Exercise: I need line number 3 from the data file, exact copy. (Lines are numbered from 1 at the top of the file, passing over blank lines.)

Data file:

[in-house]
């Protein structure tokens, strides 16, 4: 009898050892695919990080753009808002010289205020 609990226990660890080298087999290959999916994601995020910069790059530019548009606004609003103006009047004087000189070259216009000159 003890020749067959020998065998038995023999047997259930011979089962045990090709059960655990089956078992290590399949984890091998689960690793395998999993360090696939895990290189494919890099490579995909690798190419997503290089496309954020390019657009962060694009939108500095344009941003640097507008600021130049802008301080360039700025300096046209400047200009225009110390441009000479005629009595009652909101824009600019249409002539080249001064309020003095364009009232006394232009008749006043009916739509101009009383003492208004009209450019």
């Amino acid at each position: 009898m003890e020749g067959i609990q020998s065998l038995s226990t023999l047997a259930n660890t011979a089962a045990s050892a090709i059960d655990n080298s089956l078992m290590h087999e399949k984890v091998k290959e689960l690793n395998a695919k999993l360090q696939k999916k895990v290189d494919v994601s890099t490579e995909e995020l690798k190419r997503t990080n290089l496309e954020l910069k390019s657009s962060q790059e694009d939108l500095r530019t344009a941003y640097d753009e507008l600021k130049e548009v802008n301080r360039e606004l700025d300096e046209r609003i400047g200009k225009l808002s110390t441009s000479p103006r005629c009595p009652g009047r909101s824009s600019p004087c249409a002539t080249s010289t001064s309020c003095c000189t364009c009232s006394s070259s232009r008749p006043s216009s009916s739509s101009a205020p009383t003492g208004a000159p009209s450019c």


């Amino acid at each position: 009898m003890e020749g067959i609990q020998s065998l038995s226990t023999l047997a259930n660890t011979a089962a045990s050892a090709i059960d655990n080298s089956l078992m290590h087999e399949k984890v091998k290959e689960l690793n395998a695919k999993l360090q696939k999916k895990v290189d494919v994601s890099t490579e995909e995020l690798k190419r997503t990080n290089l496309e954020l910069k390019s657009s962060q790059e694009d939108l500095r530019t344009a941003y640097d753009e507008l600021k130049e548009v802008n301080r360039e606004l700025d300096e046209r609003i400047g200009k225009l808002s110390t441009s000479p103006r005629c009595p009652g009047r909101s824009s600019p004087c249409a002539t080249s010289t001064s309020c003095c000189t364009c009232s006394s070259s232009r008749p006043s216009s009916s739509s101009a205020p009383t003492g208004a000159p009209s450019c």